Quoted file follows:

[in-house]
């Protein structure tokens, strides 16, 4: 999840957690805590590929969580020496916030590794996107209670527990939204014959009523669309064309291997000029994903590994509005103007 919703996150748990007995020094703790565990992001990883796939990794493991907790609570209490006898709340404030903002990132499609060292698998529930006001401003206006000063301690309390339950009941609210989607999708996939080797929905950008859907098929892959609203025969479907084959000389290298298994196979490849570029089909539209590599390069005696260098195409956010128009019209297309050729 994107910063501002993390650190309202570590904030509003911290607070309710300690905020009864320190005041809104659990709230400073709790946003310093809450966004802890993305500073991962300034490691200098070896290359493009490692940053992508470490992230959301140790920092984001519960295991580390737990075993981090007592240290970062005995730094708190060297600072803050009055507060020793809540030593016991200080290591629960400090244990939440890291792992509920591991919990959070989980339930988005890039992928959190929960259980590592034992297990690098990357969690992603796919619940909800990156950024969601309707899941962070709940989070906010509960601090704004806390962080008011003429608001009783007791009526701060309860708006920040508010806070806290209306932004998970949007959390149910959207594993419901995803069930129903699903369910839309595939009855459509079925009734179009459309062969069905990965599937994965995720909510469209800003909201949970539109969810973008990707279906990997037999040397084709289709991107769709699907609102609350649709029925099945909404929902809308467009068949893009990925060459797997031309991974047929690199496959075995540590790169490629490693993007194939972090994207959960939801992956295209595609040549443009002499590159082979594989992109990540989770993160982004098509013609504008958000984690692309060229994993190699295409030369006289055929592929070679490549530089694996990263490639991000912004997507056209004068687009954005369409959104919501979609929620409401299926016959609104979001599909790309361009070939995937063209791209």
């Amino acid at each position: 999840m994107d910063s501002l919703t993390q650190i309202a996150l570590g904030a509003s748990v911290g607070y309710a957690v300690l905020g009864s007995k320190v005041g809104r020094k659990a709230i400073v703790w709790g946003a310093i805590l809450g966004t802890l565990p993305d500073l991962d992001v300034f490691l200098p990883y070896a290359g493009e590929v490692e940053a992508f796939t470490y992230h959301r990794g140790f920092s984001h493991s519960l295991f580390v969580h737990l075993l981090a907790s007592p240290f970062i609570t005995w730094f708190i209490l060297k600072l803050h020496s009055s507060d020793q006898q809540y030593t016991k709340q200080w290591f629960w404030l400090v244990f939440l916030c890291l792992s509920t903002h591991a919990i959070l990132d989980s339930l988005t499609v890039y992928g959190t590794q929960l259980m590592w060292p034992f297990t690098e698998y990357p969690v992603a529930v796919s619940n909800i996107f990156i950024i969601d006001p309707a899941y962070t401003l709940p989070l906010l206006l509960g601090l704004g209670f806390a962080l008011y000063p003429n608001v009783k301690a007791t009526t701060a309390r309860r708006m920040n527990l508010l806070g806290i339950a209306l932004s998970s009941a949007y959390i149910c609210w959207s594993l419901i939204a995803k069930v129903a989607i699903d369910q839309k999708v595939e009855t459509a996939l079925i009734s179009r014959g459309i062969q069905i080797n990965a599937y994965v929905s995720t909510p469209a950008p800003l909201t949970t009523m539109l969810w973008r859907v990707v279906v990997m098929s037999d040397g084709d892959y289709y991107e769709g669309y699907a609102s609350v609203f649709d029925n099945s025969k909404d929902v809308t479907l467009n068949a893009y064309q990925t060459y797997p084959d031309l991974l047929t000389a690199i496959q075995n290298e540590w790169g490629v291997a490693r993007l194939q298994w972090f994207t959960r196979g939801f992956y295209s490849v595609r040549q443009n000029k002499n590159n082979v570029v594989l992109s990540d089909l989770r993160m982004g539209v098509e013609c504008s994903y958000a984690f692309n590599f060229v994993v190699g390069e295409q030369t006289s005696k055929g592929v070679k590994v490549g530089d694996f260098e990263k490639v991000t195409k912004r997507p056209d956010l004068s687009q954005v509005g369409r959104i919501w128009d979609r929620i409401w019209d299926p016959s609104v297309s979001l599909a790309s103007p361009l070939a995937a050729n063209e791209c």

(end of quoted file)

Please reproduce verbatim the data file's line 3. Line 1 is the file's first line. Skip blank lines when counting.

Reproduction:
């Amino acid at each position: 999840m994107d910063s501002l919703t993390q650190i309202a996150l570590g904030a509003s748990v911290g607070y309710a957690v300690l905020g009864s007995k320190v005041g809104r020094k659990a709230i400073v703790w709790g946003a310093i805590l809450g966004t802890l565990p993305d500073l991962d992001v300034f490691l200098p990883y070896a290359g493009e590929v490692e940053a992508f796939t470490y992230h959301r990794g140790f920092s984001h493991s519960l295991f580390v969580h737990l075993l981090a907790s007592p240290f970062i609570t005995w730094f708190i209490l060297k600072l803050h020496s009055s507060d020793q006898q809540y030593t016991k709340q200080w290591f629960w404030l400090v244990f939440l916030c890291l792992s509920t903002h591991a919990i959070l990132d989980s339930l988005t499609v890039y992928g959190t590794q929960l259980m590592w060292p034992f297990t690098e698998y990357p969690v992603a529930v796919s619940n909800i996107f990156i950024i969601d006001p309707a899941y962070t401003l709940p989070l906010l206006l509960g601090l704004g209670f806390a962080l008011y000063p003429n608001v009783k301690a007791t009526t701060a309390r309860r708006m920040n527990l508010l806070g806290i339950a209306l932004s998970s009941a949007y959390i149910c609210w959207s594993l419901i939204a995803k069930v129903a989607i699903d369910q839309k999708v595939e009855t459509a996939l079925i009734s179009r014959g459309i062969q069905i080797n990965a599937y994965v929905s995720t909510p469209a950008p800003l909201t949970t009523m539109l969810w973008r859907v990707v279906v990997m098929s037999d040397g084709d892959y289709y991107e769709g669309y699907a609102s609350v609203f649709d029925n099945s025969k909404d929902v809308t479907l467009n068949a893009y064309q990925t060459y797997p084959d031309l991974l047929t000389a690199i496959q075995n290298e540590w790169g490629v291997a490693r993007l194939q298994w972090f994207t959960r196979g939801f992956y295209s490849v595609r040549q443009n000029k002499n590159n082979v570029v594989l992109s990540d089909l989770r993160m982004g539209v098509e013609c504008s994903y958000a984690f692309n590599f060229v994993v190699g390069e295409q030369t006289s005696k055929g592929v070679k590994v490549g530089d694996f260098e990263k490639v991000t195409k912004r997507p056209d956010l004068s687009q954005v509005g369409r959104i919501w128009d979609r929620i409401w019209d299926p016959s609104v297309s979001l599909a790309s103007p361009l070939a995937a050729n063209e791209c």